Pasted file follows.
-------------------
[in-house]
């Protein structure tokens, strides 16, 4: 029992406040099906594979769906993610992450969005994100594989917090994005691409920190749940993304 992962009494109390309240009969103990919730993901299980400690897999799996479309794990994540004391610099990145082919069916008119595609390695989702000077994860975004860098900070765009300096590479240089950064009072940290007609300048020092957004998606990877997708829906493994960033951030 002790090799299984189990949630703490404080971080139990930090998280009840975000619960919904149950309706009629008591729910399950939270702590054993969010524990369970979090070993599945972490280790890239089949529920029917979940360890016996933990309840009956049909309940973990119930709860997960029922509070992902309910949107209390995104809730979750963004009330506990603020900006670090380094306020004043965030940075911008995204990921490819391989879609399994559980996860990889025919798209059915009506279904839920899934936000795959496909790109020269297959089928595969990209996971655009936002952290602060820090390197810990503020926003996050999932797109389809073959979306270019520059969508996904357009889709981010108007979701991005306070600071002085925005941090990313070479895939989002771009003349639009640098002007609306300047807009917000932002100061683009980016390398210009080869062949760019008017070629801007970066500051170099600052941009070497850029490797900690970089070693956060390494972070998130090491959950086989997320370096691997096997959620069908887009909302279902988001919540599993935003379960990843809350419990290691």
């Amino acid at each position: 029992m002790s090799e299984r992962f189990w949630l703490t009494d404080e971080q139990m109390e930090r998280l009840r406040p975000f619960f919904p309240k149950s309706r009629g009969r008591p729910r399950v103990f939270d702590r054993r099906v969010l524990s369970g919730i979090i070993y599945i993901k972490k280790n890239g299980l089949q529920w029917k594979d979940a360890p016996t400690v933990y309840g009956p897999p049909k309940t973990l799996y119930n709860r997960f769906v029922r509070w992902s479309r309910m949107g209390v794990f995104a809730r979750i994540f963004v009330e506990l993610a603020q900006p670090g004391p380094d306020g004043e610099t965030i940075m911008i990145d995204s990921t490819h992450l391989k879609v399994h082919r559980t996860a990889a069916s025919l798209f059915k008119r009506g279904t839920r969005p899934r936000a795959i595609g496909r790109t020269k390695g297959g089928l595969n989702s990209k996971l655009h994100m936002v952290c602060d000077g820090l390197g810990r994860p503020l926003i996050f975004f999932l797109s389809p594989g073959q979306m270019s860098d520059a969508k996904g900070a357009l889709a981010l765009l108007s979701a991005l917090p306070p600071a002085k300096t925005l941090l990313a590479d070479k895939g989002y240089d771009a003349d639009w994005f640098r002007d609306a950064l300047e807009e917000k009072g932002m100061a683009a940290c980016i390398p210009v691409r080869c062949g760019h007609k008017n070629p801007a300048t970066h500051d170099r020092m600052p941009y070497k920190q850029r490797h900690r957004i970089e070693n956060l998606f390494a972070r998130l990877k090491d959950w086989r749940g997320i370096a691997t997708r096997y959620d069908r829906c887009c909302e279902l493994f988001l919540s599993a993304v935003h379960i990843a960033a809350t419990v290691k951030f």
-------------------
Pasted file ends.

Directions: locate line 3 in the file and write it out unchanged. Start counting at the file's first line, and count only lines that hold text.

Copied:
């Amino acid at each position: 029992m002790s090799e299984r992962f189990w949630l703490t009494d404080e971080q139990m109390e930090r998280l009840r406040p975000f619960f919904p309240k149950s309706r009629g009969r008591p729910r399950v103990f939270d702590r054993r099906v969010l524990s369970g919730i979090i070993y599945i993901k972490k280790n890239g299980l089949q529920w029917k594979d979940a360890p016996t400690v933990y309840g009956p897999p049909k309940t973990l799996y119930n709860r997960f769906v029922r509070w992902s479309r309910m949107g209390v794990f995104a809730r979750i994540f963004v009330e506990l993610a603020q900006p670090g004391p380094d306020g004043e610099t965030i940075m911008i990145d995204s990921t490819h992450l391989k879609v399994h082919r559980t996860a990889a069916s025919l798209f059915k008119r009506g279904t839920r969005p899934r936000a795959i595609g496909r790109t020269k390695g297959g089928l595969n989702s990209k996971l655009h994100m936002v952290c602060d000077g820090l390197g810990r994860p503020l926003i996050f975004f999932l797109s389809p594989g073959q979306m270019s860098d520059a969508k996904g900070a357009l889709a981010l765009l108007s979701a991005l917090p306070p600071a002085k300096t925005l941090l990313a590479d070479k895939g989002y240089d771009a003349d639009w994005f640098r002007d609306a950064l300047e807009e917000k009072g932002m100061a683009a940290c980016i390398p210009v691409r080869c062949g760019h007609k008017n070629p801007a300048t970066h500051d170099r020092m600052p941009y070497k920190q850029r490797h900690r957004i970089e070693n956060l998606f390494a972070r998130l990877k090491d959950w086989r749940g997320i370096a691997t997708r096997y959620d069908r829906c887009c909302e279902l493994f988001l919540s599993a993304v935003h379960i990843a960033a809350t419990v290691k951030f």